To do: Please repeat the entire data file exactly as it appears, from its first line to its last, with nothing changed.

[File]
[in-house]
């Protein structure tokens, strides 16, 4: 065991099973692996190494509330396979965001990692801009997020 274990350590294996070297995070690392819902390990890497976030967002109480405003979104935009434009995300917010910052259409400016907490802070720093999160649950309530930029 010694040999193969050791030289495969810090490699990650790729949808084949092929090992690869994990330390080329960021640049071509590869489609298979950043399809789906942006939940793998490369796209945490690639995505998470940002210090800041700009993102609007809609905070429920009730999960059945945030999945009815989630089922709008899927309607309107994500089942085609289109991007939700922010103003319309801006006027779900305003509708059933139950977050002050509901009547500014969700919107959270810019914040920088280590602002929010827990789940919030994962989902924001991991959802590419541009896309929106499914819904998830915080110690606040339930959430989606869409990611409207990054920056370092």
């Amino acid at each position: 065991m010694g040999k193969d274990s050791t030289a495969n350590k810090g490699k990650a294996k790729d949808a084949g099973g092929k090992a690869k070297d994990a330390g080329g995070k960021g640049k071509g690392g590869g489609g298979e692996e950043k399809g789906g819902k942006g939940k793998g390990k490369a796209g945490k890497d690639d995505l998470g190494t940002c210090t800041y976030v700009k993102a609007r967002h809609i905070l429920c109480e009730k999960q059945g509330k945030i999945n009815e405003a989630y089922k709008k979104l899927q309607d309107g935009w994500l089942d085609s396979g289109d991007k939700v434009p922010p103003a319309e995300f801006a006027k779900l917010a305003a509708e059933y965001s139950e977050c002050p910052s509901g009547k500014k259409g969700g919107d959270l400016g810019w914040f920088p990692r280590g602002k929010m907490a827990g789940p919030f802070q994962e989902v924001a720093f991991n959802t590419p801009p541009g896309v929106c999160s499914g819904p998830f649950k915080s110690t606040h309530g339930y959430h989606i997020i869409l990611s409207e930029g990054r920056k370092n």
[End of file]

[in-house]
């Protein structure tokens, strides 16, 4: 065991099973692996190494509330396979965001990692801009997020 274990350590294996070297995070690392819902390990890497976030967002109480405003979104935009434009995300917010910052259409400016907490802070720093999160649950309530930029 010694040999193969050791030289495969810090490699990650790729949808084949092929090992690869994990330390080329960021640049071509590869489609298979950043399809789906942006939940793998490369796209945490690639995505998470940002210090800041700009993102609007809609905070429920009730999960059945945030999945009815989630089922709008899927309607309107994500089942085609289109991007939700922010103003319309801006006027779900305003509708059933139950977050002050509901009547500014969700919107959270810019914040920088280590602002929010827990789940919030994962989902924001991991959802590419541009896309929106499914819904998830915080110690606040339930959430989606869409990611409207990054920056370092």
């Amino acid at each position: 065991m010694g040999k193969d274990s050791t030289a495969n350590k810090g490699k990650a294996k790729d949808a084949g099973g092929k090992a690869k070297d994990a330390g080329g995070k960021g640049k071509g690392g590869g489609g298979e692996e950043k399809g789906g819902k942006g939940k793998g390990k490369a796209g945490k890497d690639d995505l998470g190494t940002c210090t800041y976030v700009k993102a609007r967002h809609i905070l429920c109480e009730k999960q059945g509330k945030i999945n009815e405003a989630y089922k709008k979104l899927q309607d309107g935009w994500l089942d085609s396979g289109d991007k939700v434009p922010p103003a319309e995300f801006a006027k779900l917010a305003a509708e059933y965001s139950e977050c002050p910052s509901g009547k500014k259409g969700g919107d959270l400016g810019w914040f920088p990692r280590g602002k929010m907490a827990g789940p919030f802070q994962e989902v924001a720093f991991n959802t590419p801009p541009g896309v929106c999160s499914g819904p998830f649950k915080s110690t606040h309530g339930y959430h989606i997020i869409l990611s409207e930029g990054r920056k370092n």